It’s been a good Thanksgiving. I have a new project in mind, plus I have some work to do tomorrow. I hope you enjoy this repeat from 2012 as we start the Holiday Shopping season!
When, what to my wondering eyes should appear,
But a miniature sleigh, and eight tiny reindeer,
With a little old driver, so lively and quick,
I knew in a moment it must be St. Nick.
There has to be more to it, doesn’t there? Doesn’t this “Santa” guy have some ulterior motive?
Thanksgiving is a truly great American holiday. It is a time when people from all over the world blend their traditions into one religious holiday celebrated by Christians, Jews, Moslems, and every other faith alike. To give thanks is universal, and what better way to celebrate deliverance to a land that to many is indeed the Promised Land.
But why is it in November? The very first day of Thanksgiving was held right after the harvest, on a day very similar to the Canadian Thanksgiving on October 12th. Why is it on a Thursday? The answer is that the nation itself was delivered from the horrors of war and recognized by the Treaty of Paris, owing a bit of time for the time it takes to cross the Atlantic and bring the joyous news. It was indeed a time to be thankful – but the story has the Hand of Providence all over it.
Black Friday. It’s worth $59B in sales this year, if you believe the projections. More importantly, it’s a financial and cultural reference point, the day when the Holiday Shopping Season officially starts.
But Black Friday is really a state of mind.
The psychology of the day is what matters most, as the excitement and crowds fueled by a small number of loss leaders gets people to spend far more than they otherwise should on other not-so-great deals in the stores. That’s how shoppers are manipulated by a system that sees them as nothing more than pawns to be used up on a game where the take on one day is really just a way of keeping score.
One week from now, the holiday shopping season fires up in a big way. Predictions for how good or bad it will be have been all over the place, ranging from a net drop in spending according to Morgan Stanley to a record-bursting rise if you believe accounting firm Deloitte. It’s been impossible to figure which was more likely, although Barataria staked a claim to the stronger end before anyone else. We’re starting to get some data in and it looks like the optimists were right. This might be a good year after all.
2017 is still over three years away, but we can already say a lot about it. We know that there will be a new President, although it’s not clear yet which party has the edge this far out. It’s likely that whoever is elected she (as it well could be) will try very hard to take the partisan edge off of Washington and get things done. There may even be a new Congress by then with a completely different configuration. But as big as the political changes are likely to be, the real change will be away from Washingtoon.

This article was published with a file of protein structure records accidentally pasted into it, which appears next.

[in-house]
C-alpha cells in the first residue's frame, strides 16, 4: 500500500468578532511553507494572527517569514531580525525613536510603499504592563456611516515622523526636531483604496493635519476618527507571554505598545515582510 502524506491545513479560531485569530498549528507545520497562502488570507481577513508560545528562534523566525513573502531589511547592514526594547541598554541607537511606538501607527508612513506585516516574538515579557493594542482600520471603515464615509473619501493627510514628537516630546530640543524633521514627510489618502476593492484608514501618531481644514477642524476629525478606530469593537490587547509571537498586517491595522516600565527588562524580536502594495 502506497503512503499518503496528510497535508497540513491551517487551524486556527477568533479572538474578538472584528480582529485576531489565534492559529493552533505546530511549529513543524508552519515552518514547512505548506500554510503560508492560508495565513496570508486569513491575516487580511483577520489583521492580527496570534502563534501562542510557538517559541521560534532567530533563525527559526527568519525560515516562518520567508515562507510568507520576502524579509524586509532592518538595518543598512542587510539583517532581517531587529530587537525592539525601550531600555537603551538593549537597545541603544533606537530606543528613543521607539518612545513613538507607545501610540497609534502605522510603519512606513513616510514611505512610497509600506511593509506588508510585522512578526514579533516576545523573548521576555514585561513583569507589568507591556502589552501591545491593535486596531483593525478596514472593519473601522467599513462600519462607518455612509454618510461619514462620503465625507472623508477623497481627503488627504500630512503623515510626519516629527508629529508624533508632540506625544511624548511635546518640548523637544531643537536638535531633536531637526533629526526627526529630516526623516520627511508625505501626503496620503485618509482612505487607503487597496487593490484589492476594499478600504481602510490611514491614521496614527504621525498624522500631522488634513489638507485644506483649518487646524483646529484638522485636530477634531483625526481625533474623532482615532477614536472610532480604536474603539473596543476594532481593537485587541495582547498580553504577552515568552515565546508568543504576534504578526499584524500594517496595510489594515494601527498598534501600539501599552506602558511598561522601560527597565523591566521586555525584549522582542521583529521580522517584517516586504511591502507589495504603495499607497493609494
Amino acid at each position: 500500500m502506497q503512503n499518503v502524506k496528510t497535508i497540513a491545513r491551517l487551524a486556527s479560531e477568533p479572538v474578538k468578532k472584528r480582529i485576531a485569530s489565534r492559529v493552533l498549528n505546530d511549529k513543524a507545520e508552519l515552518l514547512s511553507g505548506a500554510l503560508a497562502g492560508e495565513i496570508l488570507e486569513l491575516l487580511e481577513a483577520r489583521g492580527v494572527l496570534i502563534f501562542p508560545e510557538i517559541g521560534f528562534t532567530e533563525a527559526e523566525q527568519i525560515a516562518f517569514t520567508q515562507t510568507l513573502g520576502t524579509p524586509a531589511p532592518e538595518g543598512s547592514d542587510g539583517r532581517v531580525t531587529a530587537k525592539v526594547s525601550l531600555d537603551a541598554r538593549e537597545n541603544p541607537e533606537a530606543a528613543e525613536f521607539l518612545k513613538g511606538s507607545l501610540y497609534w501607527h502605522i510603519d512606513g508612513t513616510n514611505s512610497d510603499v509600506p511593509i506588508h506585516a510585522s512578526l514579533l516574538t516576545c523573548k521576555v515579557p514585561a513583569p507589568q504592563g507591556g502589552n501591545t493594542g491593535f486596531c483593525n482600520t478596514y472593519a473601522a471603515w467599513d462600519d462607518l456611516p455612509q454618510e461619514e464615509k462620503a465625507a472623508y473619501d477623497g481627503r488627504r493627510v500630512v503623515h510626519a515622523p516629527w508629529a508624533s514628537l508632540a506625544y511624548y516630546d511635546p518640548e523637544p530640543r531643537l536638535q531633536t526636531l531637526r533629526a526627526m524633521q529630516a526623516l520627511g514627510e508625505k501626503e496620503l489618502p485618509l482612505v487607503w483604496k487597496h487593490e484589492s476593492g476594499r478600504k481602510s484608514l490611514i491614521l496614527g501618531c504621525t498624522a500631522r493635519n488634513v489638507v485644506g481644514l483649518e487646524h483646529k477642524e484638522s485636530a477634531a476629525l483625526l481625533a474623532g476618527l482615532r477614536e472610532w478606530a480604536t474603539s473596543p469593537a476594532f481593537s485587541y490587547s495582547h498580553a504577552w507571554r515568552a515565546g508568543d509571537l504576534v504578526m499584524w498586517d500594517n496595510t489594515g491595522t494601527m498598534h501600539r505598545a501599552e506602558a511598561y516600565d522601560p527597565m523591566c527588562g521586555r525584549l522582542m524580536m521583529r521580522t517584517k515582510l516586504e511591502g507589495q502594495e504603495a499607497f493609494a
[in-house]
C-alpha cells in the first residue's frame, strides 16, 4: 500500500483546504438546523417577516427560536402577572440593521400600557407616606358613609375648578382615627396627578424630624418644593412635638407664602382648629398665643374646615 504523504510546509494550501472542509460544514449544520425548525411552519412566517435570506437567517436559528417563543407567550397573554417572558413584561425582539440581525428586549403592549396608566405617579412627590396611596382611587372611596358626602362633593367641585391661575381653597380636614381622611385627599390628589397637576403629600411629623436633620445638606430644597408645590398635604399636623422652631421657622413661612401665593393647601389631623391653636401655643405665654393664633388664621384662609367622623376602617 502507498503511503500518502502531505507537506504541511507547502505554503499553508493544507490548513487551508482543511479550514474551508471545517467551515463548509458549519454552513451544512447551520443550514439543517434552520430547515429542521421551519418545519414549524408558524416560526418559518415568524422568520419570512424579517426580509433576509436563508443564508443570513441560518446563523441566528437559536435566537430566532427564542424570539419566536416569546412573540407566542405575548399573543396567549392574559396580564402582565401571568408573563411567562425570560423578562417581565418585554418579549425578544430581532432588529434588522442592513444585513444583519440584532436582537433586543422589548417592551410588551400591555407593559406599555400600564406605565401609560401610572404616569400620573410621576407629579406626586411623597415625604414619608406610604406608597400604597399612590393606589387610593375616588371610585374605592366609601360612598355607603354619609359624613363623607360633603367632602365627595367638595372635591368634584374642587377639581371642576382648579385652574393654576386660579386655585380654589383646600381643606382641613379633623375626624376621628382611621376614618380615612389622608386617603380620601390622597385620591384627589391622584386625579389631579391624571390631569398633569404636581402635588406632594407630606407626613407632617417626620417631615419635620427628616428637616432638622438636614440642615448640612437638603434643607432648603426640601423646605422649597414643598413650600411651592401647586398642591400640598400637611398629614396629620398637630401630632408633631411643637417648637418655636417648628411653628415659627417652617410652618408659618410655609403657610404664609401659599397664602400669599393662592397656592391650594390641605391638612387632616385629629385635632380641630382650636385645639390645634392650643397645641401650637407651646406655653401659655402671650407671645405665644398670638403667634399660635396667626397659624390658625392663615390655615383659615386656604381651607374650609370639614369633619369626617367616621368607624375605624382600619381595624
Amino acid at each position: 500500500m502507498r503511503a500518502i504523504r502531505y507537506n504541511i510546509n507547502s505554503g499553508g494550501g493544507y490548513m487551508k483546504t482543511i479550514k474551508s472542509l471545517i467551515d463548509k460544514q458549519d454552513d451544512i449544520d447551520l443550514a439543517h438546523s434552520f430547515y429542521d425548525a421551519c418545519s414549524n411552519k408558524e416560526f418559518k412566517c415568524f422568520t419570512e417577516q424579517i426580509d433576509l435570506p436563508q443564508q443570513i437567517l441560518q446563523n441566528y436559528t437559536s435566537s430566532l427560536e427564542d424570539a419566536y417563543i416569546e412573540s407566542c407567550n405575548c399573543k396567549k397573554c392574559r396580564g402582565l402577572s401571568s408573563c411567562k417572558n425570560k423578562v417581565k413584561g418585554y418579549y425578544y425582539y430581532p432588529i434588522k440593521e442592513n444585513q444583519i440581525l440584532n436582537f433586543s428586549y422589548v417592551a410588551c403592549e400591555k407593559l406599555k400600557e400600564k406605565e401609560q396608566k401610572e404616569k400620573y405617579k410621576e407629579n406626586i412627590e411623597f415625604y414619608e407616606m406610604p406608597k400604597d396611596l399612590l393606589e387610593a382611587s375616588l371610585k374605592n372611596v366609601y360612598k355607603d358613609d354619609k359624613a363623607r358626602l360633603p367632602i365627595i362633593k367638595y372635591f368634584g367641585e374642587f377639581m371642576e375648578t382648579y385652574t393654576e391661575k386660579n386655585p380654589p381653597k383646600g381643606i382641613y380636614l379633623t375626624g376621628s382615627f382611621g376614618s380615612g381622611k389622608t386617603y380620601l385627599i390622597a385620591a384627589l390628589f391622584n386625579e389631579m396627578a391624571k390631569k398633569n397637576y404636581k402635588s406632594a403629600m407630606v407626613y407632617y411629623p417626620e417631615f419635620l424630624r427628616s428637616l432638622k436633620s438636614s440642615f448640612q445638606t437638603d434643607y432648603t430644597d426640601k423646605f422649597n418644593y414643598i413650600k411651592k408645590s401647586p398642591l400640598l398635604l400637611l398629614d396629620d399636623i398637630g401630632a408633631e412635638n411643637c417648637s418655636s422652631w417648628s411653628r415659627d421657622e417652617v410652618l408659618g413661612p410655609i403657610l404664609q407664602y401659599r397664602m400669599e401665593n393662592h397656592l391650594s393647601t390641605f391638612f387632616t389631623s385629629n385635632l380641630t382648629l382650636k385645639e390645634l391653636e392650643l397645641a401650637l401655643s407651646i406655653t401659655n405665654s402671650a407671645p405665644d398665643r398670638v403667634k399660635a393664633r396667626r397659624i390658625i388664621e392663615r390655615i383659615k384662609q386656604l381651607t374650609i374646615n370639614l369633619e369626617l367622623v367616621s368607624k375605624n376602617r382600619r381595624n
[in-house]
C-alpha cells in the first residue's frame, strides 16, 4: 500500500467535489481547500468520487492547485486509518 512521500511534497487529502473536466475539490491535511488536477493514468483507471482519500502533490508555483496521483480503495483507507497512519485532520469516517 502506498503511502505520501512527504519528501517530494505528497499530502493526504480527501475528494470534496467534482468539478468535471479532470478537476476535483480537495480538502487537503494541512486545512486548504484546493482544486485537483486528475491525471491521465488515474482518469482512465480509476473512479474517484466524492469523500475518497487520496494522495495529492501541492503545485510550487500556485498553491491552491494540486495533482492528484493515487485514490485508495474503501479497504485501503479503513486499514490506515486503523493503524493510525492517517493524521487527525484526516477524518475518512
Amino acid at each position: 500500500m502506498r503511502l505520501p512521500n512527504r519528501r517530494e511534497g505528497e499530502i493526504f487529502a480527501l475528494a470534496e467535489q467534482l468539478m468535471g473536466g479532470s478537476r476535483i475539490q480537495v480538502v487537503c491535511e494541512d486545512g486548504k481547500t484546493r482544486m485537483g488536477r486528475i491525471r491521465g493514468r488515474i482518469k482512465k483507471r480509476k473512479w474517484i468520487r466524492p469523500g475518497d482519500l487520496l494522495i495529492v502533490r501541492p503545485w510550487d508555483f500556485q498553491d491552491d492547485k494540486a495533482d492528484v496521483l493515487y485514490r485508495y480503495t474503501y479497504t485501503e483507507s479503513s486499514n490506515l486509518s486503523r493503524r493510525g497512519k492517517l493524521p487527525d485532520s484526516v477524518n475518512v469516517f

That will be the year that the peak Baby Boomers, born from 1952-1959, hit 65 years old and start to retire. Ahead of them are at least 15 million Boomers who will have passed that threshold, with probably 10M or more retiring. With slow growth inflation should still be low and unemployment will suddenly and sharply decline. The Millenial Generation will hit the workforce (and the electorate) in a big way. Combine that with the rising optimism coming on slowly and the boom should fire up.
Low interest rates are a good thing, right? They are if you are a borrower, but not if you are a saver. People salting money away for retirement right now are getting almost no return on their savings, thanks in large part to a zero interest rate policy (ZIRP). Banks can borrow money from the Fed with no interest, so why would they pay interest on ordinary deposits, CDs, or any other money making instrument?
There is a lot of talk about the Fed’s policy of quantitative easing, which currently is performed by buying $85B in mortgage backed bonds every month. They may or may not start “tapering” to zero sometime in the near future. Beyond that, at some point interest rates have to come off of the peg of zero that they have been at since 2008, but that’s even further into the future. And the implications are vast.
Barataria has noted before that there are three great forces weighing on the economy today: business cycles, globalization, and demographics (the retirement of the Baby Boom, already starting). Business cycles don’t last forever, and this particularly destructive one should end about the same time the heart of the Baby Boom starts to retire in 2018. The latter is a genuinely double-edged sword, providing opportunities for young people to fill the jobs that open as the burden of retirees on public assistance grows. There is still the potential for a great period of economic expansion in the 2020s if we can manage the downside effectively.
As with everything in economics, a growing economy makes everything easier. But how can we grow the economy through this period if there is a shortage of workers? The missing part of this Managed Depression is, as always, the important policy changes that will set us up for the next economy once this phase of the business cycle is over. One part of this pending in Congress, held up by partisanship, is immigration reform.
In other words, the challenges of globalism present one solution to the challenges of demographics.